Unfortunately, most of the changes at eBay have been focused on sellers, not buyers. We are proponents for measuring the performance of sellers and rewarding those sellers that provide positive customer experiences. The concept is used in other marketplaces; however, the eBay execution of that concept resulted in a Detailed Seller Rating (DSR) system that is substantially flawed both in its measurement and transparency. We understand that a new system will not be perfect and should be adjusted as experience builds. The real problem is that eBay seems to be building on top of a flawed DSR system that has not been adjusted to reflect true buyer experience.
At PeSA, our position on eBay fees has been that as long as sellers are receiving value, eBay is certainly entitled to share in that value. During the past few years, that economic balance has shifted dramatically to the disadvantage of merchants. In our opinion, eBay still does not recognize that their excessive extraction of value in the form of fees and other monetization techniques has resulted in dramatic underinvestment on improving the marketplace. Declining buyer activity also has a direct result on average selling prices and conversion rates on the platform. Thus the lower margins in conjunction with rising eBay fees, results in eBay taking more value while leaving less for merchants.
In addition, the diversion of traffic off the eBay platform in the form of advertising (run by Yahoo in the US) helps eBay monetize the marketplace, but leaves less buyer traffic for merchants that list on eBay. And, the greater compliance burden of operating on eBay combined with the risk that a merchant business will be shut down with little visibility creates an unworkable environment.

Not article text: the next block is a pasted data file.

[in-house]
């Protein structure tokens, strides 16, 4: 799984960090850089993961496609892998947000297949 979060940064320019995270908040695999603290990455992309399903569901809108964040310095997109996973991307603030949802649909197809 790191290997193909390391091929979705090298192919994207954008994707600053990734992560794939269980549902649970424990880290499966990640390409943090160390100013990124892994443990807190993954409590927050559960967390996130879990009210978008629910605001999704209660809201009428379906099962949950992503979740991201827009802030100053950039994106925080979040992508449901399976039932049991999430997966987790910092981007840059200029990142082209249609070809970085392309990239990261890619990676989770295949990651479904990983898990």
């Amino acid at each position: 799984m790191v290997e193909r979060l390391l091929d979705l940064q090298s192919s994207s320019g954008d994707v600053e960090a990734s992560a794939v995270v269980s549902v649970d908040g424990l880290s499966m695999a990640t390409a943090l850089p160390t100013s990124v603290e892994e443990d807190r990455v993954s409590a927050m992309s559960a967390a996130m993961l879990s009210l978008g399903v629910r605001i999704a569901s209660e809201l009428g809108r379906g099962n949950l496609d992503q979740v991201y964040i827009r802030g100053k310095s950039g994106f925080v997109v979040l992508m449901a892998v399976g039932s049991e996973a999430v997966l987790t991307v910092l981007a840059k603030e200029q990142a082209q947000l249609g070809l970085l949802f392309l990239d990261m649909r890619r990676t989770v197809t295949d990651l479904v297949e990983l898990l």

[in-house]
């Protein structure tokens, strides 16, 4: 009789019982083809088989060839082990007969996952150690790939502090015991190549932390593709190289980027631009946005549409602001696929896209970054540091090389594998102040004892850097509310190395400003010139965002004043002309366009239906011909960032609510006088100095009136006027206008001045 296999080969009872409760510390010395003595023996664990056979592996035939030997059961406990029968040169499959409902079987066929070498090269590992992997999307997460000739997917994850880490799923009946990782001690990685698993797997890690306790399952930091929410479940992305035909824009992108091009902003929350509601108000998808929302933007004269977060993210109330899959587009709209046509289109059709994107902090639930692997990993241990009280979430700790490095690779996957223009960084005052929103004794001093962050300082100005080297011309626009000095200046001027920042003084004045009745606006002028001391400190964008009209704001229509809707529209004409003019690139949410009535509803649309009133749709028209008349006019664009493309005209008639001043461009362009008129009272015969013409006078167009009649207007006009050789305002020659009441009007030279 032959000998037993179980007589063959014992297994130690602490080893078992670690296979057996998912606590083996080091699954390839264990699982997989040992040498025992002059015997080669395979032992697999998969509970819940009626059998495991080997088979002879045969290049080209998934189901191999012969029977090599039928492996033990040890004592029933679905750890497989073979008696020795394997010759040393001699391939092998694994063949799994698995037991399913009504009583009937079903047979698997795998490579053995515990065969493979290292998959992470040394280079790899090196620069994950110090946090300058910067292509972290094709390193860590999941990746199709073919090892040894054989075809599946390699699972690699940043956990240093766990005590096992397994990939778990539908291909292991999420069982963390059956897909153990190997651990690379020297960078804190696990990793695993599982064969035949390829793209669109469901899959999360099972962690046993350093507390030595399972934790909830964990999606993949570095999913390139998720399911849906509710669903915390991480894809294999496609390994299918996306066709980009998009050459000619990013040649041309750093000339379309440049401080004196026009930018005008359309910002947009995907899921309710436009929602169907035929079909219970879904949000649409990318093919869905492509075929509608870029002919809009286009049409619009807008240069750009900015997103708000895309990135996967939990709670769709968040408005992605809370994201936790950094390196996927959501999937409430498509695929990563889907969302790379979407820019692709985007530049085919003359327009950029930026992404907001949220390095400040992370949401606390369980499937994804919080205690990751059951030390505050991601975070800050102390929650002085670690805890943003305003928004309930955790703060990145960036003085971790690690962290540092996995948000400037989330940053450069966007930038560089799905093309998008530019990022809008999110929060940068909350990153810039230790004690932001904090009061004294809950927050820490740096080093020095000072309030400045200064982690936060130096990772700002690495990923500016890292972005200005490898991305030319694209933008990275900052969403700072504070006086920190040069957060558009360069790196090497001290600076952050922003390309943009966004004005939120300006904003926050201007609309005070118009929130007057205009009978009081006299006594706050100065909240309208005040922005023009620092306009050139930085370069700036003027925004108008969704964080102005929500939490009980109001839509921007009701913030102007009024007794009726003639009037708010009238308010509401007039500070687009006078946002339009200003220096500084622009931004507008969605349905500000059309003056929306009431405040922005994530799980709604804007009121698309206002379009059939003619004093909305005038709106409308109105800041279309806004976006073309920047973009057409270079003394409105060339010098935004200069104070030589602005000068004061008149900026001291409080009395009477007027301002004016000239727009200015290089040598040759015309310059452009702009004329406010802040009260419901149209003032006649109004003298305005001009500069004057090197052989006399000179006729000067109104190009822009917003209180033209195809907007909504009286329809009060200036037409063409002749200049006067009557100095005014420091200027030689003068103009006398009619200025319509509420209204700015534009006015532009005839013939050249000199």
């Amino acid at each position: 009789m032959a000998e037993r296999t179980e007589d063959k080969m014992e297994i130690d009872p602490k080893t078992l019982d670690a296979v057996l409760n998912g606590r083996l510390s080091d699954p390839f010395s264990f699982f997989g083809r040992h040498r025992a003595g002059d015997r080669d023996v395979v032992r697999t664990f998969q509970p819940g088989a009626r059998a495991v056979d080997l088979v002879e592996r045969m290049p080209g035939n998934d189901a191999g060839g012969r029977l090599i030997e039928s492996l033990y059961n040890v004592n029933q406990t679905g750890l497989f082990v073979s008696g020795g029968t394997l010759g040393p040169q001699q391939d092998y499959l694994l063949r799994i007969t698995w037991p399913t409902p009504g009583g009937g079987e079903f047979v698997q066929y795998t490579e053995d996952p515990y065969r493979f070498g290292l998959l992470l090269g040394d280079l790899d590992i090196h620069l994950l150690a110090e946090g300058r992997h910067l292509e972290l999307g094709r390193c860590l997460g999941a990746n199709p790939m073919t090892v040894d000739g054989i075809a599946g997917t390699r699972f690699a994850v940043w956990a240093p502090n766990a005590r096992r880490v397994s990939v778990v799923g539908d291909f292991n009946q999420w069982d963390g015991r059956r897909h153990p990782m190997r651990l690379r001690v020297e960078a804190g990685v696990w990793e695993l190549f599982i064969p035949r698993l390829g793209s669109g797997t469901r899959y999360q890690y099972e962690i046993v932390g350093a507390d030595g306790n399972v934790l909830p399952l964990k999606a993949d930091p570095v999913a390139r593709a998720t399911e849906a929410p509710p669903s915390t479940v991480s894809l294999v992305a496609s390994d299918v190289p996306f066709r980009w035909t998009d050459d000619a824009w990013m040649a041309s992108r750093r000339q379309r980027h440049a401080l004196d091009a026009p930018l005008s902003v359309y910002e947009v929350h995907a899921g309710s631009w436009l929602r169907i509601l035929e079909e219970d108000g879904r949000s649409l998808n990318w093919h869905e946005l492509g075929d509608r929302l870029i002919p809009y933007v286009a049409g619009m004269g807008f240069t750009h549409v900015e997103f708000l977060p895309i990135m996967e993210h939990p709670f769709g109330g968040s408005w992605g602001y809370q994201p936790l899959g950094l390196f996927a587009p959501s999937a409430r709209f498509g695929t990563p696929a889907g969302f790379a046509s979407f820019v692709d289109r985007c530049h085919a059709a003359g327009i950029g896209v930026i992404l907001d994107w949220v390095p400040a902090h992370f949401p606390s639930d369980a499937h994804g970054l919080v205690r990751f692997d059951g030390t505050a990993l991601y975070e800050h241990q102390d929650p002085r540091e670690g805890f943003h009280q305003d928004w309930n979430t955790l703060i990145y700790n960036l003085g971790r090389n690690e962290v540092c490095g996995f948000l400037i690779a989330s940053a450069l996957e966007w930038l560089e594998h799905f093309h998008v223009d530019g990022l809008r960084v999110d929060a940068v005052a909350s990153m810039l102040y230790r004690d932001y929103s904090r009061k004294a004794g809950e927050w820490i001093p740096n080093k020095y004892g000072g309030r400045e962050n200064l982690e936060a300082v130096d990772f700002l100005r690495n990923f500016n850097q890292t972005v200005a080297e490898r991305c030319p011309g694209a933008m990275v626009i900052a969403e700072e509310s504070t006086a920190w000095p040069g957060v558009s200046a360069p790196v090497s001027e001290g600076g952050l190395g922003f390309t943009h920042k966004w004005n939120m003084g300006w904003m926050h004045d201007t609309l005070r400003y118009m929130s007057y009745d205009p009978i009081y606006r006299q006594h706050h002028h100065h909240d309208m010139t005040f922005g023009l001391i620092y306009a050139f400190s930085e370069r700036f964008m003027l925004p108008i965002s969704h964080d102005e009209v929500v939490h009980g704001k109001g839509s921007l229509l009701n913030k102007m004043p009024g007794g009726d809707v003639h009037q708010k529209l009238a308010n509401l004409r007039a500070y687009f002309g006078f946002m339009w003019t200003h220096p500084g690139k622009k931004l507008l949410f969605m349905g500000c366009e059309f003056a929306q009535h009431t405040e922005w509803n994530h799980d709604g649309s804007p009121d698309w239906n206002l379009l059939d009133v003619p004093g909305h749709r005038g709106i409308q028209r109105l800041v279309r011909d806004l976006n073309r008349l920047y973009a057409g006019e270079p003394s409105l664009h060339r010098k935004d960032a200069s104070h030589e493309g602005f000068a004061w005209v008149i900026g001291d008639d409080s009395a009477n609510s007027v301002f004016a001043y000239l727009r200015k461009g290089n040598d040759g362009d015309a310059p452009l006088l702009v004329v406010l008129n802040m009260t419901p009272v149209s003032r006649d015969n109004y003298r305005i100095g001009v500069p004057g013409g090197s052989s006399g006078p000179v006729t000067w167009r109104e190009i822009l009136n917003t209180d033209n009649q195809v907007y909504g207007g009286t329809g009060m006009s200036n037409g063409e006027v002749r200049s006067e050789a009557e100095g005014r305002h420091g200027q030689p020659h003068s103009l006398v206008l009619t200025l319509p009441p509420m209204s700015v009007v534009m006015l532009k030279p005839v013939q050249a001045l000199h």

We embrace the effort that eBay has made to adjust fees to better align with the success of merchants. But, again, the implementation of the changes comes across as an effort to increase the take rate on merchants without really investing in the marketplace. While eBay lowered the upfront cost to list on the marketplace, they dramatically increased the fees on the back-end. We were disappointed with this approach and would have preferred that eBay show some commitment to increase value to the marketplace before raising final value fees on its customers.
We argue that the declining economics on the marketplace justified lowering front end fees without an associated increase on the backend. After all, less buyer activity means that the marketplace is not as valuable a channel for a merchant and the cost to list on the marketplace should be less. Unfortunately, eBay does not see it that way and the result is that eBay is placing the burden of all the changes on the marketplace on the backs of its customers, which are its merchants. We continue to experience one step forward on concept and two steps back with execution. We cannot find any other case where a company, with the desire to restructure and improve its business, places the burden squarely on its customer base.
PeSA is focused on promoting professional and successful selling on the eBay marketplace and are actively working with all professional sellers to help them navigate the changes on the marketplace. We believe eBay still needs to better understand its customers and we hope that sharing our views helps highlight the most pressing issues. it is our intention to continue working with sellers and with eBay to effect positive change in the marketplace and will be publishing additional papers with more specific commentary in the near future.